It is claimed that more than 2,000 paintings by the artist Alfred Robert Quinton (1853-1934) were published as postcards from 1904 onwards.

This prolific artist toured the length of Britain painting towns, villages and countryside scenes, published as postcards by J. Salmon of Sevenoaks in Kent.

Quinton certainly passed through Guildford, but I have only one of his pictures from this area in my postcard collection – it’s of the Silent Pool near Albury. In fact, I don’t like his style that much – it is a bit too ‘twee’ for me.

Mystery surrounds this painting of a Dennis fire engine in Guildford High Street.

The picture of the fire engine racing down the High Street at night on the way to a fire, the glow of which can be seen from behind the Guildhall, has, to my knowledge never appeared on a postcard, but there are one or two mysteries attached to the image.

My version is a rather small print, dot-screened, on which I cannot make out the signature of the artist.

Bernard Parke was presented with a framed, but larger version of the same picture by the specialist vehicle manufacturer Dennis, when he was mayor in 1989.

I guess, therefore, Dennis Bros commissioned the painting, but while it shows a fire engine from the early twentieth century, the date it was painted is, as yet, unknown to me.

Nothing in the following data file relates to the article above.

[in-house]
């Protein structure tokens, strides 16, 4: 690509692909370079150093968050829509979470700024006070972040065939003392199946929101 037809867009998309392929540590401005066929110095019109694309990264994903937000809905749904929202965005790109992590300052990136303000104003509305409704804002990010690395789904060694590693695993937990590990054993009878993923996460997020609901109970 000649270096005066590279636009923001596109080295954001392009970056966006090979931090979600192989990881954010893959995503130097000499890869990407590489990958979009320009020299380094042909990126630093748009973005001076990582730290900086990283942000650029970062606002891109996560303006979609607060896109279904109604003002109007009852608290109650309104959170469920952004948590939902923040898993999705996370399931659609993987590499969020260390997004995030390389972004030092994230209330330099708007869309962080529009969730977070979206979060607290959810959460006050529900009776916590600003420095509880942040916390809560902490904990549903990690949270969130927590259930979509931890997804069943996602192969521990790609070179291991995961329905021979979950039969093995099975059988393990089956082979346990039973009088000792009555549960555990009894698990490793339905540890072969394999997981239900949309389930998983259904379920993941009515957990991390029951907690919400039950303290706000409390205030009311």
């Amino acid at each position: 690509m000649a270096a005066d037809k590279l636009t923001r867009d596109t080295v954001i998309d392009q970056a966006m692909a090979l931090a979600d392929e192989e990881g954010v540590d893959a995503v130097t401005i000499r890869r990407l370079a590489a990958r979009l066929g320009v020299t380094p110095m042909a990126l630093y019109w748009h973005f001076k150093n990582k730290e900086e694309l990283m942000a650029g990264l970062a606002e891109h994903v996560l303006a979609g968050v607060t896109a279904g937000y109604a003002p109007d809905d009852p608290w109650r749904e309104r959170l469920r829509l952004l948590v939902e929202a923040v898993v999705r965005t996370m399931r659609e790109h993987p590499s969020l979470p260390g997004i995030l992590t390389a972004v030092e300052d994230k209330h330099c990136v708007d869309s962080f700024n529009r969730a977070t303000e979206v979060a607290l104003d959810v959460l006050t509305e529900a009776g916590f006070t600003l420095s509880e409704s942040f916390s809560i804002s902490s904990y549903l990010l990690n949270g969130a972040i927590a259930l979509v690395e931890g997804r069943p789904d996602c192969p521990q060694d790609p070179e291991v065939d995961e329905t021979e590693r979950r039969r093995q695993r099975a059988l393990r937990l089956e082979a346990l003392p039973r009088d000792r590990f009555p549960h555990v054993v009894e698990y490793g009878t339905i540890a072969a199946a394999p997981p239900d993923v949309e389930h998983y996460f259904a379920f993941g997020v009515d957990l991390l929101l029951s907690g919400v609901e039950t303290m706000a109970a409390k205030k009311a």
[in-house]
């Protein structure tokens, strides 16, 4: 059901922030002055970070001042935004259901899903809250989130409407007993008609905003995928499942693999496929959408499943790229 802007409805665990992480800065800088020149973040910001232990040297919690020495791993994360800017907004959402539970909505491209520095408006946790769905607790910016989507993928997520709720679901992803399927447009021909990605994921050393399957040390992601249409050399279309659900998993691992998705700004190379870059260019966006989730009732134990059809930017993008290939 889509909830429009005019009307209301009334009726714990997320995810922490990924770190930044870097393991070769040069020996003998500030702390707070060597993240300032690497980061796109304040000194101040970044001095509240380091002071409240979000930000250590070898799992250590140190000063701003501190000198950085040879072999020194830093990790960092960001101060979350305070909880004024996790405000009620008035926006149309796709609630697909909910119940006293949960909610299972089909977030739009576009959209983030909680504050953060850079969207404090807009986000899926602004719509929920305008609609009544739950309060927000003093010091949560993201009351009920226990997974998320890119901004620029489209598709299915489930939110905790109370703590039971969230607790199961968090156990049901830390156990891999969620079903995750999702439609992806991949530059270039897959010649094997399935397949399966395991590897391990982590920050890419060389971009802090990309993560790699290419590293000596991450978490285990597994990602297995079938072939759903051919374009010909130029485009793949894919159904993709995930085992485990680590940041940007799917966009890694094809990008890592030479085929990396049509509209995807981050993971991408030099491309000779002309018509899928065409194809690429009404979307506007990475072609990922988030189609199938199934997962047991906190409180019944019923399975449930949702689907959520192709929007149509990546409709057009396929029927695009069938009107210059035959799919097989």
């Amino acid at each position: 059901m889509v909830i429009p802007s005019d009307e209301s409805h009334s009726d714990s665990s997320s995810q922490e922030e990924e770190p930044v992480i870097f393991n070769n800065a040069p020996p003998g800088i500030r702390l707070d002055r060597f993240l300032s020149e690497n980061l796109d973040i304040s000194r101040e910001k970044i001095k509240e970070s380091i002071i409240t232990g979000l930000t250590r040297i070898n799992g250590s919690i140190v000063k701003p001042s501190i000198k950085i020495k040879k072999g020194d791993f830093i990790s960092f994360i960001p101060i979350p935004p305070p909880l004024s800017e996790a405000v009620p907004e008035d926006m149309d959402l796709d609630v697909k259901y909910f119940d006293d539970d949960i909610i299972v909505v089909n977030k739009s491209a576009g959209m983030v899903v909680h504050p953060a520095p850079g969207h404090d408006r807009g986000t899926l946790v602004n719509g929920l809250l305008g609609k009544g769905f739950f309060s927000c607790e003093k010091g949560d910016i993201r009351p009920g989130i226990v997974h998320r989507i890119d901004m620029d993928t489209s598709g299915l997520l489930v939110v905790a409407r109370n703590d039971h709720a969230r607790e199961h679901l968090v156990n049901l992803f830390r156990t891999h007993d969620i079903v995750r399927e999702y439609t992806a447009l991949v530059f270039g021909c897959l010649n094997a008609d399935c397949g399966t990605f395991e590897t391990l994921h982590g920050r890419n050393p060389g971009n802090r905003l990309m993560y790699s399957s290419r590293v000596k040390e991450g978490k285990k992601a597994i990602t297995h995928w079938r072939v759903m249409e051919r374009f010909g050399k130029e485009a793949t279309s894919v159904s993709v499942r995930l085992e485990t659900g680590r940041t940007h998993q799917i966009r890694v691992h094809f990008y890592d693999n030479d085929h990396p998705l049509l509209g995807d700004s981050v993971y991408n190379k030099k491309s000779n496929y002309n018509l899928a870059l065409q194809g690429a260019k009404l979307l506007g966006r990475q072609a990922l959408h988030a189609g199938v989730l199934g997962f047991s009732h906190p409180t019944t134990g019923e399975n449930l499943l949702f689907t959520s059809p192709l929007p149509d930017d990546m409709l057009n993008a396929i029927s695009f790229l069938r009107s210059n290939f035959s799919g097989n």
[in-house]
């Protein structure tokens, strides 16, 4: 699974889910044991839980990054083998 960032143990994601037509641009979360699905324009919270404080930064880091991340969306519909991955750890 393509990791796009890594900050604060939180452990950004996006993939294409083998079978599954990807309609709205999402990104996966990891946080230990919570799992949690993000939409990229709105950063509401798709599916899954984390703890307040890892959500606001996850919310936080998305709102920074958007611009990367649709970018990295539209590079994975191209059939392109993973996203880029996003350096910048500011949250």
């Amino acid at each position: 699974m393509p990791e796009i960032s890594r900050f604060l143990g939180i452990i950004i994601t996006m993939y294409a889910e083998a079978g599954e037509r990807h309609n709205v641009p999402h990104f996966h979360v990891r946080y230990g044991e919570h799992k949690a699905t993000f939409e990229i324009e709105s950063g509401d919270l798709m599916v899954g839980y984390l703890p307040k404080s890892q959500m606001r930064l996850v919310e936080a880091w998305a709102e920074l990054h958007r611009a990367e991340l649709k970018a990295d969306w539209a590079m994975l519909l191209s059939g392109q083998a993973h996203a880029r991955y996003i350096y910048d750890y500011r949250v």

But was the fire depicted a real event? W. E. White & Son’s draper’s store was once in the High Street, in a building next to the White Lion Hotel, (the White Lion Walk shopping centre is now on the site of the hotel).

White’s was badly damaged by a fire on June 24, 1914. Dennis Bros’ first motorised fire engine was made in 1908 (bought by the corporation of Bradford), and within a couple of years orders for more were pouring in. I imagine that Guildford had Dennis fire engines soon after they were introduced.

However, my research states that the fire at White’s started at about 4pm. It would have been daylight at the time (being the month of June). Could there be some artistic licence on the part of the artist here?

Also, up until 1937 Guildford fire station was in North Street (the building is now the public lavatory opposite the library). Would it not have been quicker for the fire engine to turn right and go down North Street and up Market Street to the fire that appears to have been in the lower part of the High Street, as pictured?